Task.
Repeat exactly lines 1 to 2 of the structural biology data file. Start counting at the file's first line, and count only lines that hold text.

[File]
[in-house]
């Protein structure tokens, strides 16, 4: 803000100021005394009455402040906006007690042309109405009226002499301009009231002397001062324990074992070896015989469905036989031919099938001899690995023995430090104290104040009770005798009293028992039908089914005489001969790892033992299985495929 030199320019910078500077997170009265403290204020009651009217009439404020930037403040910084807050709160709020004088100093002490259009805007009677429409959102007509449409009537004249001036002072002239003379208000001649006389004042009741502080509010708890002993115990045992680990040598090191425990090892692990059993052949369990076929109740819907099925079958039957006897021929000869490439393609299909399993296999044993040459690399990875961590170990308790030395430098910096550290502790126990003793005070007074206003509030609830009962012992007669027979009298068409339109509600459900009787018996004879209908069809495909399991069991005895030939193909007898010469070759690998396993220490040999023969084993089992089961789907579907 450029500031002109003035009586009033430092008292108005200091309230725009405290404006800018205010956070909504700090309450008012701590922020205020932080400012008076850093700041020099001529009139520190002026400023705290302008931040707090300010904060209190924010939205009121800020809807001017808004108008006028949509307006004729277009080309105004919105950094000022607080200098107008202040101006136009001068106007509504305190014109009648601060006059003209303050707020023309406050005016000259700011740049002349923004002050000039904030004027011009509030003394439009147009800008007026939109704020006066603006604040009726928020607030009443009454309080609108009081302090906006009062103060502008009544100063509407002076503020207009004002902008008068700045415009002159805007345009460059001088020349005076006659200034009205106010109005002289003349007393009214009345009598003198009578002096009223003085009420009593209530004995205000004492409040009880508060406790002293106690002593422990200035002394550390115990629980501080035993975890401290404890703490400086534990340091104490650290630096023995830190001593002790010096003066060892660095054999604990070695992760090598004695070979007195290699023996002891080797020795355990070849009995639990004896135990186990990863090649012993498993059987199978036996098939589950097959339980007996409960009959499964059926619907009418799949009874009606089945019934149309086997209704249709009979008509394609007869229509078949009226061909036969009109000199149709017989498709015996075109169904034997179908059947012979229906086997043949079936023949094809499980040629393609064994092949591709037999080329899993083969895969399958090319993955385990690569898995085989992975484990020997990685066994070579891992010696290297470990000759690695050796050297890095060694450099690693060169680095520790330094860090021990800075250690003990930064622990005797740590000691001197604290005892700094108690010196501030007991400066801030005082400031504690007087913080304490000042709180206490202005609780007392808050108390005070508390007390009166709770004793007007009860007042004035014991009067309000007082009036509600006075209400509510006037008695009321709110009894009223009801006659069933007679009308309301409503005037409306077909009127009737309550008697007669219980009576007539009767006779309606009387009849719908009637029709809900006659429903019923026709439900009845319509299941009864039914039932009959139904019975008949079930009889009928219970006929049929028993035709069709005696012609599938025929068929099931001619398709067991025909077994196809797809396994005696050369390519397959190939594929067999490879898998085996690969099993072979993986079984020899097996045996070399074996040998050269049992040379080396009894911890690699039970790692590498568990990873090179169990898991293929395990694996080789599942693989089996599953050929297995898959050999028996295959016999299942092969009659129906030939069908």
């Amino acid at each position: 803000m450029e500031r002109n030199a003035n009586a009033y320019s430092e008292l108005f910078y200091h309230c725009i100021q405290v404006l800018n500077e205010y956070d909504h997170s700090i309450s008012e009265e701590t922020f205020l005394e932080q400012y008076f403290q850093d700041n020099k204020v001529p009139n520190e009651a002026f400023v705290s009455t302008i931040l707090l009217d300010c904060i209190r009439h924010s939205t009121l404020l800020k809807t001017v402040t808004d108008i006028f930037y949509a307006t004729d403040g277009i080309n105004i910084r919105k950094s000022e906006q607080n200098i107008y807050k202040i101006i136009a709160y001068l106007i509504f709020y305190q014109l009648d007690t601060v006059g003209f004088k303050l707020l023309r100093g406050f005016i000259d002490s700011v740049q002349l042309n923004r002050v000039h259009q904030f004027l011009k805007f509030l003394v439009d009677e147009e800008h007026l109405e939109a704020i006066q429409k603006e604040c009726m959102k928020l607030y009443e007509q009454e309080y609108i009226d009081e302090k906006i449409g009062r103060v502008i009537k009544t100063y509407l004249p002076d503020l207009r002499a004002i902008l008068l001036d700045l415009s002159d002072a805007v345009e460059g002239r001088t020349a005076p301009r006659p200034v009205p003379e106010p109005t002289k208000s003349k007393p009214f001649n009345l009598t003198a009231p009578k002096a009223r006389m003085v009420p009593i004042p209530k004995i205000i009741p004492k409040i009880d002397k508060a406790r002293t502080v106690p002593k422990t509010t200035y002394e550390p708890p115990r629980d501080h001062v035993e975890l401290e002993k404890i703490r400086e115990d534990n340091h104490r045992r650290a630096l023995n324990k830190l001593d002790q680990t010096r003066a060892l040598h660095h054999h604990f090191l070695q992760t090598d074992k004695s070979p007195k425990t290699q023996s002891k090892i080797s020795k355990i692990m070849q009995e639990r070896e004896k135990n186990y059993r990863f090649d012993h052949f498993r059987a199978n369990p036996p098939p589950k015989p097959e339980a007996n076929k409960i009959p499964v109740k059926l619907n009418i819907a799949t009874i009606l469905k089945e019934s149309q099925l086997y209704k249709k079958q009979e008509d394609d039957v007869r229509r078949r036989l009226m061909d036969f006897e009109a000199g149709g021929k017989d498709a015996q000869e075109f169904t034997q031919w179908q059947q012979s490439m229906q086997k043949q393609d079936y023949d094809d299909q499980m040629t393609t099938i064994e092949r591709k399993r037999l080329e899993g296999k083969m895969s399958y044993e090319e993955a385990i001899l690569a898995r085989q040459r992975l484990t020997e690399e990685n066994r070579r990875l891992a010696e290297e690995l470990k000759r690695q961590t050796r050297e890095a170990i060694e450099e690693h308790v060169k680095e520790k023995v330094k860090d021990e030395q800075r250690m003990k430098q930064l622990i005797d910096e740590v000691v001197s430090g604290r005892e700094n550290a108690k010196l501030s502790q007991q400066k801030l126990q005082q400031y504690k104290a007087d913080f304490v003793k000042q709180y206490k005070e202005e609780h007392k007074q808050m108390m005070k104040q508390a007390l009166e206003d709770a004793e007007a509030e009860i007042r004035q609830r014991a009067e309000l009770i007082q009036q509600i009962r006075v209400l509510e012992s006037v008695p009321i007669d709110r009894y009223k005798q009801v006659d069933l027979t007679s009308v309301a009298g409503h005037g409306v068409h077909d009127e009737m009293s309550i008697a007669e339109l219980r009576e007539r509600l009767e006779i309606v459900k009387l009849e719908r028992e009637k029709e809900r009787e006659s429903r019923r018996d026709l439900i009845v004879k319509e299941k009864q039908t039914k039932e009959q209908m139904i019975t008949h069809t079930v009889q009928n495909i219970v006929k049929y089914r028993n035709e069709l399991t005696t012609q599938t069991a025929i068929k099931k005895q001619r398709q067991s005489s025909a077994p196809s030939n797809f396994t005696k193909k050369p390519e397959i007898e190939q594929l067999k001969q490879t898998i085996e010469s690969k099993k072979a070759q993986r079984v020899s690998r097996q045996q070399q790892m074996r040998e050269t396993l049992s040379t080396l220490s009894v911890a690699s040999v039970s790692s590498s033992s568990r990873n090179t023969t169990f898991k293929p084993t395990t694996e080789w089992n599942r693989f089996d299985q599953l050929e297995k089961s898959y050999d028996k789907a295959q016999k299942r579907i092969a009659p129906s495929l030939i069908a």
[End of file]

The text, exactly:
[in-house]
């Protein structure tokens, strides 16, 4: 803000100021005394009455402040906006007690042309109405009226002499301009009231002397001062324990074992070896015989469905036989031919099938001899690995023995430090104290104040009770005798009293028992039908089914005489001969790892033992299985495929 030199320019910078500077997170009265403290204020009651009217009439404020930037403040910084807050709160709020004088100093002490259009805007009677429409959102007509449409009537004249001036002072002239003379208000001649006389004042009741502080509010708890002993115990045992680990040598090191425990090892692990059993052949369990076929109740819907099925079958039957006897021929000869490439393609299909399993296999044993040459690399990875961590170990308790030395430098910096550290502790126990003793005070007074206003509030609830009962012992007669027979009298068409339109509600459900009787018996004879209908069809495909399991069991005895030939193909007898010469070759690998396993220490040999023969084993089992089961789907579907 450029500031002109003035009586009033430092008292108005200091309230725009405290404006800018205010956070909504700090309450008012701590922020205020932080400012008076850093700041020099001529009139520190002026400023705290302008931040707090300010904060209190924010939205009121800020809807001017808004108008006028949509307006004729277009080309105004919105950094000022607080200098107008202040101006136009001068106007509504305190014109009648601060006059003209303050707020023309406050005016000259700011740049002349923004002050000039904030004027011009509030003394439009147009800008007026939109704020006066603006604040009726928020607030009443009454309080609108009081302090906006009062103060502008009544100063509407002076503020207009004002902008008068700045415009002159805007345009460059001088020349005076006659200034009205106010109005002289003349007393009214009345009598003198009578002096009223003085009420009593209530004995205000004492409040009880508060406790002293106690002593422990200035002394550390115990629980501080035993975890401290404890703490400086534990340091104490650290630096023995830190001593002790010096003066060892660095054999604990070695992760090598004695070979007195290699023996002891080797020795355990070849009995639990004896135990186990990863090649012993498993059987199978036996098939589950097959339980007996409960009959499964059926619907009418799949009874009606089945019934149309086997209704249709009979008509394609007869229509078949009226061909036969009109000199149709017989498709015996075109169904034997179908059947012979229906086997043949079936023949094809499980040629393609064994092949591709037999080329899993083969895969399958090319993955385990690569898995085989992975484990020997990685066994070579891992010696290297470990000759690695050796050297890095060694450099690693060169680095520790330094860090021990800075250690003990930064622990005797740590000691001197604290005892700094108690010196501030007991400066801030005082400031504690007087913080304490000042709180206490202005609780007392808050108390005070508390007390009166709770004793007007009860007042004035014991009067309000007082009036509600006075209400509510006037008695009321709110009894009223009801006659069933007679009308309301409503005037409306077909009127009737309550008697007669219980009576007539009767006779309606009387009849719908009637029709809900006659429903019923026709439900009845319509299941009864039914039932009959139904019975008949079930009889009928219970006929049929028993035709069709005696012609599938025929068929099931001619398709067991025909077994196809797809396994005696050369390519397959190939594929067999490879898998085996690969099993072979993986079984020899097996045996070399074996040998050269049992040379080396009894911890690699039970790692590498568990990873090179169990898991293929395990694996080789599942693989089996599953050929297995898959050999028996295959016999299942092969009659129906030939069908």